Inspections, Compliance, Enforcement, and Criminal Investigations
Heritage Dairy 09-May-05
Department of Health and Human Services
Public Health Service
Denver District Office
May 9, 2005
RETURN RECEIPT REQUESTED
Mr. Eric W. Daale
650 Curry Road F
Clovis, NM 88101-9208
Ref. #: DEN-05--11
Dear Mr. Daale:
A tissue residue report received by the Food and Drug Administration (FDA) from the United States Department of Agriculture (USDA) reported the presence of illegal drug residues in cows owned by your firm. As a follow-up to USDA's findings, an FDA investigator conducted an inspection of your dairy operation located at 650 Curry Road F, Clovis, New Mexico, on February 7-11, 2005. The inspection confirmed that you offered animals for sale for slaughter as food, in violation of sections 402(a)(2)(C)(ii) and 402(a)(4) of the Federal Food, Drug, and Cosmetic Act (the Act), [21 U.S.C. 342(a)(2)(C)(ii)] and j21 U.S.C. 342(a)(4)]. In addition, you may have caused animal drugs to become adulterated within the meaning of section 501(a)(5) of the Act, [21 U.S.C. 351(a)(5)].
A food is adulterated under section 402(a)(2)(C)(ii) of the Act if it contains a new animal drug that is unsafe within the meaning of section 512 of the Act. Two dairy cows owned by your firm and sold at auction for slaughter for human food were found to contain illegal levels of drug residues by USDA testing.
On July 7, 2004, USDA, Food Safety and Inspection Service (FSIS) collected a tissue sample from a culled dairy cow sold by you at auction for slaughter for human food with ear tag #[redacted] BT tag and Brucellosis tag # [redacted]). The tissue (USDA Sample No. 450426) tested positive for the presence of penicillin residue of 0.40 parts per million (ppm) in the kidney and 0.34 ppm in the liver. A tolerance of 0.05 ppm has been established for residues of penicillin in the uncooked edible tissues of cattle, Title 21, Code of Federal Regulations (CFR), Part 556.510 (21 CFR 556.510). The presence of this drug in uncooked edible tissue from this animal, in amounts exceeding the tolerance set out in 21 CFR 556.510, causes the food to be adulterated within the meaning of section 402(a)(2)(C)(ii) of the Act.
Similarly, on September 14, 2004, USDA, FSIS collected a tissue sample from a culled dairy cow sold by you at auction for slaughter for human food with ear tag #[redacted] and Brucellosis tag #[redacted]. The tissue (USDA Sample No. 450439) tested positive for the presence of penicillin residue of 0.29 parts per million (ppm) in the kidney and 0.12 pprn in the liver. As noted above, a tolerance of 0.05 ppm has been established for residues of penicillin in the uncooked edible tissues of cattle (21 CFR 556.510), and the presence of this drug in uncooked edible tissue from this animal, in amounts exceeding the tolerance, causes the food to be adulterated within the meaning of section 402(a)(2)(C)(ii) of the Act.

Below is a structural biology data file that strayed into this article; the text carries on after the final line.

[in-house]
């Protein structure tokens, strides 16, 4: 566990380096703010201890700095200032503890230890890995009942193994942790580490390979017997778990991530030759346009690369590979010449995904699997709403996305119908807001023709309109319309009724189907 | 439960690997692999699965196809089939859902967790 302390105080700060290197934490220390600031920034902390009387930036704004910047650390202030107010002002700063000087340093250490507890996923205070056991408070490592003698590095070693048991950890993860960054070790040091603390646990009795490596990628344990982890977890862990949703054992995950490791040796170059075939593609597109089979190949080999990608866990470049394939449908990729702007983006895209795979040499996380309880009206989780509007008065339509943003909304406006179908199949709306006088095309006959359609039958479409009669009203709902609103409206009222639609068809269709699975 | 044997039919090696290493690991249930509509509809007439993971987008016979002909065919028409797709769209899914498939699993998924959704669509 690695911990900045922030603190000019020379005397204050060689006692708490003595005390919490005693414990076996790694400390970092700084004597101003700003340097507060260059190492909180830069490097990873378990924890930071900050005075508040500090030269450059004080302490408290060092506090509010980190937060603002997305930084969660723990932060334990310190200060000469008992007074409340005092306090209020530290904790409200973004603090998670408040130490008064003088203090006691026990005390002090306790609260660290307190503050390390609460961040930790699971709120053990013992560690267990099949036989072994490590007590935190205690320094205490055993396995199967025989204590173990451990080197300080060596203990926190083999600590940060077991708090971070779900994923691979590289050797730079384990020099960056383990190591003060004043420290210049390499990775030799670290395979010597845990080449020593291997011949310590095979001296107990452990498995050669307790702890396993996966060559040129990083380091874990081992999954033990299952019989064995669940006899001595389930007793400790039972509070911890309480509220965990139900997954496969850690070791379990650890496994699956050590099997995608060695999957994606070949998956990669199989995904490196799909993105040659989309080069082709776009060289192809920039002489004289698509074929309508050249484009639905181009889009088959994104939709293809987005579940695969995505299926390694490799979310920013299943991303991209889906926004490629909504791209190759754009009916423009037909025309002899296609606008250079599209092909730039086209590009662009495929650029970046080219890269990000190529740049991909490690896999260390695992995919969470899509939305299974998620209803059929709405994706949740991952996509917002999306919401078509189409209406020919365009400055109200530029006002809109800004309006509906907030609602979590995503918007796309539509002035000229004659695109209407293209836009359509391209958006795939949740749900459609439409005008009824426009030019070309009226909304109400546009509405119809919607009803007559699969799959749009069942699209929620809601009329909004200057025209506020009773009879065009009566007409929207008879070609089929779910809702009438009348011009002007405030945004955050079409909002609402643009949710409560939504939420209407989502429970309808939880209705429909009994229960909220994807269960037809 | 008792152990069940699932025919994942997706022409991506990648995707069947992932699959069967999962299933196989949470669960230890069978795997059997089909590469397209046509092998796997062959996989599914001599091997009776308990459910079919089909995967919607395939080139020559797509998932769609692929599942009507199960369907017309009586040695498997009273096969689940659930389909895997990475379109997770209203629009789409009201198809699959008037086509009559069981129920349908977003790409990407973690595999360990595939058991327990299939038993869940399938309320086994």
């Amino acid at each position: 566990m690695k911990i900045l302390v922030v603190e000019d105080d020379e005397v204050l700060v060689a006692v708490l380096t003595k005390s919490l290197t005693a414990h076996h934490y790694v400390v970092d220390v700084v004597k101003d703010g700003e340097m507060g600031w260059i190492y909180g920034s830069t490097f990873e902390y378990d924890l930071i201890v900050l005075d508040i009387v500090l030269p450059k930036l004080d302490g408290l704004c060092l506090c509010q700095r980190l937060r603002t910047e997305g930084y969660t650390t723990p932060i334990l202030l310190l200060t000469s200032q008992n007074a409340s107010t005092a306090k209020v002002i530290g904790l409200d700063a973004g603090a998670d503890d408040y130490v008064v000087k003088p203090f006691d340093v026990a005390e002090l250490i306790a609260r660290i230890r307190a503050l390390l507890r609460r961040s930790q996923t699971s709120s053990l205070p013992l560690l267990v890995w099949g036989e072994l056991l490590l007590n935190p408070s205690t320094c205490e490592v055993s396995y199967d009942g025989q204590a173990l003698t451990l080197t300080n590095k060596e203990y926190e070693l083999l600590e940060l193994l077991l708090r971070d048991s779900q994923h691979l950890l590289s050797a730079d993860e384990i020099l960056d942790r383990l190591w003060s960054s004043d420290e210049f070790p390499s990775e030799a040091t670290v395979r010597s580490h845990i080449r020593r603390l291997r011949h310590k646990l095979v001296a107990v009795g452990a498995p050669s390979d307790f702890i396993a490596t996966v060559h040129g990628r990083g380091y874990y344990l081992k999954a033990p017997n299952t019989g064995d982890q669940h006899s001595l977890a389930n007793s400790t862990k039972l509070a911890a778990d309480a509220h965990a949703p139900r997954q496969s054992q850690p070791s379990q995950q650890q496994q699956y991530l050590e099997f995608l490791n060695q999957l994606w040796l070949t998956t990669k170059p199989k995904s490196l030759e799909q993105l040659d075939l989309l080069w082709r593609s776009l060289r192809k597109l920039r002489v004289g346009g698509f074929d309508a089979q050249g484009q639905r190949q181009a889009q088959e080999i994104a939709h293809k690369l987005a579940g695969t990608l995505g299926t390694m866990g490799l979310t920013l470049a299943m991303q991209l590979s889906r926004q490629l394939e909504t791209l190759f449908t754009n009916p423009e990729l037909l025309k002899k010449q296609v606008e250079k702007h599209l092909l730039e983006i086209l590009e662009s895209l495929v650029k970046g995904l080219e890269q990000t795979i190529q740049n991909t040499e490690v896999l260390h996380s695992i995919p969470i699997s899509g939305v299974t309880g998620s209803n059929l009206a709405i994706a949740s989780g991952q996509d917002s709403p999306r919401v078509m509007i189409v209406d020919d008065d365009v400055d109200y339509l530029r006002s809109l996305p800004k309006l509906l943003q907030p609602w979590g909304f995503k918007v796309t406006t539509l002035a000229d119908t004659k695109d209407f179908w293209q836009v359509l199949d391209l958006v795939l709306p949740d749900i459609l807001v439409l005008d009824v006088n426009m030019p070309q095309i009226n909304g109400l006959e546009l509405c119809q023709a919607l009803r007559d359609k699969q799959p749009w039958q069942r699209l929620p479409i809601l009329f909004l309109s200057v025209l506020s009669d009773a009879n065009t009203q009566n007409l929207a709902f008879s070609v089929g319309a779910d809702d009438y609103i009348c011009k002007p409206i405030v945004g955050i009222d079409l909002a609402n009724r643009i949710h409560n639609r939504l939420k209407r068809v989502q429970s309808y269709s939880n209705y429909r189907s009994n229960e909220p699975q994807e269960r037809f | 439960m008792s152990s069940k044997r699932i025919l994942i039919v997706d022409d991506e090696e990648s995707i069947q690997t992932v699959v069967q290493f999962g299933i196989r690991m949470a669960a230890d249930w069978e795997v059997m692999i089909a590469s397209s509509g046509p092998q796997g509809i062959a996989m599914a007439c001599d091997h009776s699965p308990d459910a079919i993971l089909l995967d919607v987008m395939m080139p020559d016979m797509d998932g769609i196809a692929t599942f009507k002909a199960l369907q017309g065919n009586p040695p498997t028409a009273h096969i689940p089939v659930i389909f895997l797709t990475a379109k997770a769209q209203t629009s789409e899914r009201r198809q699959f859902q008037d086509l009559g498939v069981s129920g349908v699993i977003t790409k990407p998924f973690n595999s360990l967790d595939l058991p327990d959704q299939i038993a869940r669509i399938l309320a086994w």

Our investigation also found that you hold animals under conditions that could allow medicated animals bearing potentially harmful drug residues to enter the food supply . For example, you lack an adequate system for assuring that animals medicated by you have been withheld from slaughter for appropriate periods of time to permit depletion of potentially hazardous residues of drugs from edible tissues. A food is adulterated under section 402(a)(4) of the Act "if it has been prepared, packed, or held under insanitary conditions whereby . . . it may have been rendered injurious to health." As it applies in this case, "insanitary conditions" means that you hold animals, which are ultimately offered for sale for slaughter as food, under conditions which are so inadequate, that medicated animals bearing possibly harmful drug residues are likely to enter the food supply.
In addition, you are adulterating the drug penicillin that your firm uses on dairy cows when you fail to use the drug in conformance with its approved labeling. Your practice of administering this drug for a longer period than specified in the drug's labeling and in amounts exceeding the drug's indicated dosage causes the drug to be unsafe for use within the meaning of section 512(a) of the Act and thus adulterated under section 501(a)(5) of the Act.
This is not intended to be an all-inclusive list of violations. As a producer of animals offered for use as food, you are responsible for assuring that your overall operation and the foods you distribute are in compliance with the law.
You should take prompt action to correct the above violations and to establish procedures whereby such violations do not recur. Failure to do so may result in regulatory action, without further notice, such as seizure and/or injunction. You should be aware that it is not necessary for you to have personally shipped an animal in interstate commerce to be responsible for a violation of the Act. The fact that you offered an animal for sale, thru a broker or auction, to a slaughterhouse that ships in interstate commerce is sufficient to hold you responsible for violations of the Act.
You should notify this office, in writing, within fifteen (15) working days of receipt of this letter, of the specific steps you have taken to correct these violations and preclude their recurrence . If corrective action cannot be completed within fifteen (15) working days, state the reason for the delay and the timeframe within which the corrections will be completed. Please include with your response copies of any documentation demonstrating that corrections have been made. Your response should be sent to: William H. Sherer, Compliance Officer, U.S. Food and Drug Administration, P.O. Box 25087, Denver, Colorado, 80225-0087. You may reach Mr. Sherer at (303) 236-3051 if you have any questions about this matter.
B. Belinda Collins